This summer we’ll see Bureau 42’s first summer school session, which covers graduate level quantum physics with grade school math. I had a blast writing it, and will probably write more educational columns in math, physics, and more. (Summer school topics have already been chosen through 2015, featuring contributions from multiple site authors.) Well, not all topics warrant the full summer course treatment, and cover only single lessons at a time. Those will be posted at random intervals right here. Here’s the first topic: turning repeating decimals into fractions. The algorithm can be followed and applied by just about anybody, though the explanation will be easier to deal with if you’re comfortable with high school math. I am also willing to take requests if there’s something you want to learn. I’m not omniscient, but if it’s math and/or physics, I can probably manage it.

*Related*

`Lex Pendragon

June 10, 2010@ 8:17 amI don’t know if it’s on the list, but as I’ve love a lesson on why we believe that the speed of light is a constant that can’t be crossed. I get the whole ‘can’t measure faster than that’ angle, but I don’t see why not being able to be measured means it can’t happen.

W. Blaine Dowler

June 10, 2010@ 9:46 amShort version: It’s not just a measurement limitation. The rate at which time flows varies from observer to observer. As a side effect, uniform kinetic energy increases do not lead to uniform increases in velocity. This leads to an exponential increase in the energy required to accelerate a body, with a light speed limit.

Think of it this way: every observer, regardless of their own motion, will measure the speed of a photon as the speed of light. (Let’s assume this is all happening in vacuum.) Now imagine you are an observer chasing a photon. You increase your speed, but from your perspective, that photon is still moving faster than you by lightspeed. You speed up again, but it’s still going faster than you by lightspeed. In fact, there is no way to continuously accelerate yourself until you move at the same speed as the photon. An observer who hasn’t accelerated will agree that the photon is moving at lightspeed, and that the photon is faster than you. He or she will not agree on the amount of time elapsed, or the distance you have traveled.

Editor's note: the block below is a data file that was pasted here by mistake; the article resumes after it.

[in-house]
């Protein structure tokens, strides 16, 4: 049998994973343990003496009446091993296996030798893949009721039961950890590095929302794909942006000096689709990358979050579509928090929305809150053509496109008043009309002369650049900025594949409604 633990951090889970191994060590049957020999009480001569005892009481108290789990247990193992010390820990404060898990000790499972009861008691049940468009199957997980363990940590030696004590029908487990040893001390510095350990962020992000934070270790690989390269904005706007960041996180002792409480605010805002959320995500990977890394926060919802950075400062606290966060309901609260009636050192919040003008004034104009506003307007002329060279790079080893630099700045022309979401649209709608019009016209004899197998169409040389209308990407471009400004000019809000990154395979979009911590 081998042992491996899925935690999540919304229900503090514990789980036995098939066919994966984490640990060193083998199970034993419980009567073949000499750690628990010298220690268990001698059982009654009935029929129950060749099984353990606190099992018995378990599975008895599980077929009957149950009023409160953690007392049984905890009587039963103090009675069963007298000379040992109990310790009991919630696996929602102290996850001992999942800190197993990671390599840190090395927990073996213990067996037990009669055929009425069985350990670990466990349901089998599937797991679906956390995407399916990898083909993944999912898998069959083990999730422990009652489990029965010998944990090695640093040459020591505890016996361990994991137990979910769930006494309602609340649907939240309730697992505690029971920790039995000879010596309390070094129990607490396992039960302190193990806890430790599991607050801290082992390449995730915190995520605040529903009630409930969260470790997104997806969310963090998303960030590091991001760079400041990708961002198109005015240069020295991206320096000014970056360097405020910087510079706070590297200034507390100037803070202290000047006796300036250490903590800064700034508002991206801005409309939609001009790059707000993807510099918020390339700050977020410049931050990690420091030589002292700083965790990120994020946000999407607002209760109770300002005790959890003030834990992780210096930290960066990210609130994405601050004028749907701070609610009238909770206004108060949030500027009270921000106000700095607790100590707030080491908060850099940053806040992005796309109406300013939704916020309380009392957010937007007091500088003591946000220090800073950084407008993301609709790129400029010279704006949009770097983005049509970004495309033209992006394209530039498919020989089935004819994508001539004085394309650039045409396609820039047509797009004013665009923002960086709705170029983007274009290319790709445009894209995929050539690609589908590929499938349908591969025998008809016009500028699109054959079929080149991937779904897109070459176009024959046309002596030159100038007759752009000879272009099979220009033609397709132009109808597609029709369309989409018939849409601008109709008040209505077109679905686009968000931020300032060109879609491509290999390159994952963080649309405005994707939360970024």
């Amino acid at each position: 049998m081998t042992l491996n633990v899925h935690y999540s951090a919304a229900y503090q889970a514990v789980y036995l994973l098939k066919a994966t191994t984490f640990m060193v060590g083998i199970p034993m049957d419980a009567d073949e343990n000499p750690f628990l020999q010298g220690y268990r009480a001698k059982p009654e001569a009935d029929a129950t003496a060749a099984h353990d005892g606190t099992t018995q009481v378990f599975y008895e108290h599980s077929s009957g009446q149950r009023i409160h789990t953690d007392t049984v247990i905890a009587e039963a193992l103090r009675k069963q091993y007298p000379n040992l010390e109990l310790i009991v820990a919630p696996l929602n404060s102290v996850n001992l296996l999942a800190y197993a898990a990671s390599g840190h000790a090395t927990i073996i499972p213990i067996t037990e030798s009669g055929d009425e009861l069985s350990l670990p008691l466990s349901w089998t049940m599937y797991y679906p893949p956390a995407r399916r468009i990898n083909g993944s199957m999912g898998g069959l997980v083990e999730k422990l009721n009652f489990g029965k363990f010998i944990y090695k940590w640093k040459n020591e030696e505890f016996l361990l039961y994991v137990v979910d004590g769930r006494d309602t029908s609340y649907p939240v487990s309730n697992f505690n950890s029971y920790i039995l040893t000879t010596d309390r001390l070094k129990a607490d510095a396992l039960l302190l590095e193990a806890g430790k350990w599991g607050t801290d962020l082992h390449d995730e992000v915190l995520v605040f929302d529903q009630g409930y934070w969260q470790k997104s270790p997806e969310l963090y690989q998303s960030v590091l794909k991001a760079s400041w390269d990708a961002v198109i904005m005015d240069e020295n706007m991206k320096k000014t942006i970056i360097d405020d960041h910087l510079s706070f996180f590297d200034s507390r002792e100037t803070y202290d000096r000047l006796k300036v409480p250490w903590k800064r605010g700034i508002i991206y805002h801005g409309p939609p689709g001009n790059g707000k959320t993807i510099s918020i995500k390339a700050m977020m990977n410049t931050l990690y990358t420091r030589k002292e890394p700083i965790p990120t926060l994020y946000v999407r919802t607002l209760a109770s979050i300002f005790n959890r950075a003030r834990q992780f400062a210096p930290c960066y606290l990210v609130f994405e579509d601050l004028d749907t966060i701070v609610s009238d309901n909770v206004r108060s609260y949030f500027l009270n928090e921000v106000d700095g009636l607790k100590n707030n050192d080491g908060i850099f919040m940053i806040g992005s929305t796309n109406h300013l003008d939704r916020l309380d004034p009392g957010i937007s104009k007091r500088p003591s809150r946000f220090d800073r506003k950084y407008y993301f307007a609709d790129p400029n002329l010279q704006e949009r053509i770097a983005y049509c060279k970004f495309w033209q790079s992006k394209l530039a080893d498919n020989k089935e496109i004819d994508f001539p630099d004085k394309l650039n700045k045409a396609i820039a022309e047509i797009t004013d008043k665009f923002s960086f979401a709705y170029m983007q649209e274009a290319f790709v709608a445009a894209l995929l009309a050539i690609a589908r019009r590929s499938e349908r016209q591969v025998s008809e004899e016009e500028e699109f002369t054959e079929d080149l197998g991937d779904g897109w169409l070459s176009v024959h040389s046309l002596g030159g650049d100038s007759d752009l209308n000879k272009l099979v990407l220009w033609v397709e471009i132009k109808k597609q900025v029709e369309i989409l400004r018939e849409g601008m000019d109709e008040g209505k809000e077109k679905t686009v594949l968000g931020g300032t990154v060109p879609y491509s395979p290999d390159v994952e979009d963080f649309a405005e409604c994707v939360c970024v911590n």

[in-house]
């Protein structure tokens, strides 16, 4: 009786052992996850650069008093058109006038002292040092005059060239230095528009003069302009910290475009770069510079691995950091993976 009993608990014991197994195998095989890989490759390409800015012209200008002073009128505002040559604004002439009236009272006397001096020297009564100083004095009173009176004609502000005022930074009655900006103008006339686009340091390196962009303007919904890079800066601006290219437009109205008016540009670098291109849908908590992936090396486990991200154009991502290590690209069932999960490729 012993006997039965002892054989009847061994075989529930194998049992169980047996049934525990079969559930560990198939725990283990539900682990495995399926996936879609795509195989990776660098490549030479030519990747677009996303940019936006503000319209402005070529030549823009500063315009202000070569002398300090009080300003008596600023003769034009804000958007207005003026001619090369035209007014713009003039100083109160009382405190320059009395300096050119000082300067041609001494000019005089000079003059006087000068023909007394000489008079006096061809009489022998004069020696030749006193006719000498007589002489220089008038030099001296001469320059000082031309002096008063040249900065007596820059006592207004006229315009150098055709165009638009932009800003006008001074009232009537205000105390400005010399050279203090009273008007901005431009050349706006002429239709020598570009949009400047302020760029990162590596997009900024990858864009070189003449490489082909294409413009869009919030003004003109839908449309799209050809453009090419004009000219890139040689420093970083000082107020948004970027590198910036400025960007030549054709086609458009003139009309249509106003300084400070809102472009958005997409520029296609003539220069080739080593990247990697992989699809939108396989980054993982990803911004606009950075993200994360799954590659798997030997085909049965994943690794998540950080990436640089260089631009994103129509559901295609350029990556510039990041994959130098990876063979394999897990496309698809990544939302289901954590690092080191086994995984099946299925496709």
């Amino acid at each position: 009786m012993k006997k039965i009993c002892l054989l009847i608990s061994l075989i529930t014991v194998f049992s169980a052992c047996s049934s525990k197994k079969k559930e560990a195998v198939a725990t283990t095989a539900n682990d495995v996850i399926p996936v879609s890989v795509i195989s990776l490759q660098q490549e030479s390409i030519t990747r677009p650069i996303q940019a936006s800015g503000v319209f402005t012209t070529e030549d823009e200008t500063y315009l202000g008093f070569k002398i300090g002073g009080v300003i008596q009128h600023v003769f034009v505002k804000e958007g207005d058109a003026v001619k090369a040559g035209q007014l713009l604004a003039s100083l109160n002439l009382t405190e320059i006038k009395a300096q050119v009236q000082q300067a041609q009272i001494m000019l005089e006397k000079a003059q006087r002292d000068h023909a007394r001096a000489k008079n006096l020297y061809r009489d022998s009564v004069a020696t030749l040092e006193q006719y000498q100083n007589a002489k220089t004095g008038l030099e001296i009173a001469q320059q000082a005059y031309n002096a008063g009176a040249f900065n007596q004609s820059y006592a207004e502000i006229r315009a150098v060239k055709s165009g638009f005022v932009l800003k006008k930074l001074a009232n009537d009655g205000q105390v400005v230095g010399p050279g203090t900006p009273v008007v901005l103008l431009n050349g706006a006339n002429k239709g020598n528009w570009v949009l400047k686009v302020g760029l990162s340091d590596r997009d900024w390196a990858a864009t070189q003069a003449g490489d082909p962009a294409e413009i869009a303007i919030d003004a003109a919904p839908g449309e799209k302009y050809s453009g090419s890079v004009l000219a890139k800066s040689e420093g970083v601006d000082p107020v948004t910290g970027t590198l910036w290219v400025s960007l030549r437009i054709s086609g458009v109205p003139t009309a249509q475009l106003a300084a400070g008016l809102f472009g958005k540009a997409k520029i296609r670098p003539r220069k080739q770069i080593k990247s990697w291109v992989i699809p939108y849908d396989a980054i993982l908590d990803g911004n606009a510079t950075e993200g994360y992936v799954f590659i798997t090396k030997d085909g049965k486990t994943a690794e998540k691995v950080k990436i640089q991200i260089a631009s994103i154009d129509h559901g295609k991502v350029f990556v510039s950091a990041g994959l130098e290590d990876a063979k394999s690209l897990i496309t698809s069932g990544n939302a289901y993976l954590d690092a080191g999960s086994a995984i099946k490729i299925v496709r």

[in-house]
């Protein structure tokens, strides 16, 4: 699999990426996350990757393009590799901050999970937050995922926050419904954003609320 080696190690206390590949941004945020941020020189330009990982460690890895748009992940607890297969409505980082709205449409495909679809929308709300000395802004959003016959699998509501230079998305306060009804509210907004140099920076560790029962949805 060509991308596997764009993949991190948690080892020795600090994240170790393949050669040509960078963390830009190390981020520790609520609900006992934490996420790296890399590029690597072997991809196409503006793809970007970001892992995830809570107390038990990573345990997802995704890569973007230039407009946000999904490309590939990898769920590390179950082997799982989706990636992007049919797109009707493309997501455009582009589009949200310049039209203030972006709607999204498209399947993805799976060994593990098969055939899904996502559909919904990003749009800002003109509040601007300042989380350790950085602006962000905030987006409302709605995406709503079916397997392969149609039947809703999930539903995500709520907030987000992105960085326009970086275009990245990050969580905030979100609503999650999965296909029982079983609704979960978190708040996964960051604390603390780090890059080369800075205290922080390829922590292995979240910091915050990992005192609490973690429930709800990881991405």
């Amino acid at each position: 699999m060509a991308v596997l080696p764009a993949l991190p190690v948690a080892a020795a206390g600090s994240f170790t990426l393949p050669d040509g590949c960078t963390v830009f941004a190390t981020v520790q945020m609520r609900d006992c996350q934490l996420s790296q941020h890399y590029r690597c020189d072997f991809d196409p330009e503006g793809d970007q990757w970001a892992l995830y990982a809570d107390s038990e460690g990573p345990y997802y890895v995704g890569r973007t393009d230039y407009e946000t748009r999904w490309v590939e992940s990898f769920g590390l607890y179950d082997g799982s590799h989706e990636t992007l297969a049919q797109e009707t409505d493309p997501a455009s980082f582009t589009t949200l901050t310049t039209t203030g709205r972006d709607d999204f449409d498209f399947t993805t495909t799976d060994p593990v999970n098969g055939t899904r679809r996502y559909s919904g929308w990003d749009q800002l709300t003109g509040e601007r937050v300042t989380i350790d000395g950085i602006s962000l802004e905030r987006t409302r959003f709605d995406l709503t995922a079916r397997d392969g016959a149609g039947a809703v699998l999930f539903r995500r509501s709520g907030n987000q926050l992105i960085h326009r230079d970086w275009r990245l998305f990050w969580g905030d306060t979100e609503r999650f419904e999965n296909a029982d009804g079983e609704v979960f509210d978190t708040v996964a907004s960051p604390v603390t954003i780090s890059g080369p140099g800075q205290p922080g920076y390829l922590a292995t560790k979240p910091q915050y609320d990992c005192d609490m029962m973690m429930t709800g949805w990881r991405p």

Long version: join us for our Summer School course in 2012, where I will teach key aspects of both the special and general theories of relativity in the span of nine lessons. Each lesson will have two parts. Part 1 will be entirely non-mathematical; these parts will be written and proofread first to ensure completeness. Part 2 of each lesson will include all of the math associated with the topics covered in part 1. Bureau 42 readers will have the choice to download versions of each lesson either with or without the math. Some of the math required for later lessons will be covered in our Summer School course in 2011.

mjcohen

June 10, 2010@ 10:37 pmI read this many years ago and highly recommend it:

The Einstein Theory of Relativity: A Trip to the Fourth Dimension by Lillian R. Lieber

Pleasantly surprised to find it’s still available (on Amazon)